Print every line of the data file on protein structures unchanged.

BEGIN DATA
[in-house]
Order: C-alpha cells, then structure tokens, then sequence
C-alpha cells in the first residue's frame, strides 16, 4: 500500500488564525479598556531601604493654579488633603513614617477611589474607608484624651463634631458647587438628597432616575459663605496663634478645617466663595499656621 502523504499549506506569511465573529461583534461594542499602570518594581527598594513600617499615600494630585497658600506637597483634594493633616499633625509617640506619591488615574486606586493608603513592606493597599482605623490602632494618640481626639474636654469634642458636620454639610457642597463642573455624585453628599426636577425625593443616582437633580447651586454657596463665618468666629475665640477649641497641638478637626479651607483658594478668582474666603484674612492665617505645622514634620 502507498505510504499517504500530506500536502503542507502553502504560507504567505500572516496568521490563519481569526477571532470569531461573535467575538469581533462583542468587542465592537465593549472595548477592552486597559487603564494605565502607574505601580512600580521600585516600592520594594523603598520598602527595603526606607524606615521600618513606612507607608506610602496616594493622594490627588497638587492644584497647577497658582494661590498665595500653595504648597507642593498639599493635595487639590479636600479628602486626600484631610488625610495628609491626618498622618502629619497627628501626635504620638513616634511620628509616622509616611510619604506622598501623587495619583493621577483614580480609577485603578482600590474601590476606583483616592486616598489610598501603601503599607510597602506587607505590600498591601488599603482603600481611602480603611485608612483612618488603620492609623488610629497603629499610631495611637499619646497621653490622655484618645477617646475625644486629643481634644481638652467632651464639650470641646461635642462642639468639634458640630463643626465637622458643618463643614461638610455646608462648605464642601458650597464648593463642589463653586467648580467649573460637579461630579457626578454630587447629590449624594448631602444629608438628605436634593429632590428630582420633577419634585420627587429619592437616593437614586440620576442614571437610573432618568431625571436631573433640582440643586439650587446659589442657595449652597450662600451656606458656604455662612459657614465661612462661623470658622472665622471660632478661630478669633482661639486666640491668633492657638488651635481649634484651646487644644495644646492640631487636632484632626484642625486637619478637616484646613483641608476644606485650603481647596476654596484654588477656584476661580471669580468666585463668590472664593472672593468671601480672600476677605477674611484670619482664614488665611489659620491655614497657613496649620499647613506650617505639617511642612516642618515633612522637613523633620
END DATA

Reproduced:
[in-house]
Order: C-alpha cells, then structure tokens, then sequence
C-alpha cells in the first residue's frame, strides 16, 4: 500500500488564525479598556531601604493654579488633603513614617477611589474607608484624651463634631458647587438628597432616575459663605496663634478645617466663595499656621 502523504499549506506569511465573529461583534461594542499602570518594581527598594513600617499615600494630585497658600506637597483634594493633616499633625509617640506619591488615574486606586493608603513592606493597599482605623490602632494618640481626639474636654469634642458636620454639610457642597463642573455624585453628599426636577425625593443616582437633580447651586454657596463665618468666629475665640477649641497641638478637626479651607483658594478668582474666603484674612492665617505645622514634620 502507498505510504499517504500530506500536502503542507502553502504560507504567505500572516496568521490563519481569526477571532470569531461573535467575538469581533462583542468587542465592537465593549472595548477592552486597559487603564494605565502607574505601580512600580521600585516600592520594594523603598520598602527595603526606607524606615521600618513606612507607608506610602496616594493622594490627588497638587492644584497647577497658582494661590498665595500653595504648597507642593498639599493635595487639590479636600479628602486626600484631610488625610495628609491626618498622618502629619497627628501626635504620638513616634511620628509616622509616611510619604506622598501623587495619583493621577483614580480609577485603578482600590474601590476606583483616592486616598489610598501603601503599607510597602506587607505590600498591601488599603482603600481611602480603611485608612483612618488603620492609623488610629497603629499610631495611637499619646497621653490622655484618645477617646475625644486629643481634644481638652467632651464639650470641646461635642462642639468639634458640630463643626465637622458643618463643614461638610455646608462648605464642601458650597464648593463642589463653586467648580467649573460637579461630579457626578454630587447629590449624594448631602444629608438628605436634593429632590428630582420633577419634585420627587429619592437616593437614586440620576442614571437610573432618568431625571436631573433640582440643586439650587446659589442657595449652597450662600451656606458656604455662612459657614465661612462661623470658622472665622471660632478661630478669633482661639486666640491668633492657638488651635481649634484651646487644644495644646492640631487636632484632626484642625486637619478637616484646613483641608476644606485650603481647596476654596484654588477656584476661580471669580468666585463668590472664593472672593468671601480672600476677605477674611484670619482664614488665611489659620491655614497657613496649620499647613506650617505639617511642612516642618515633612522637613523633620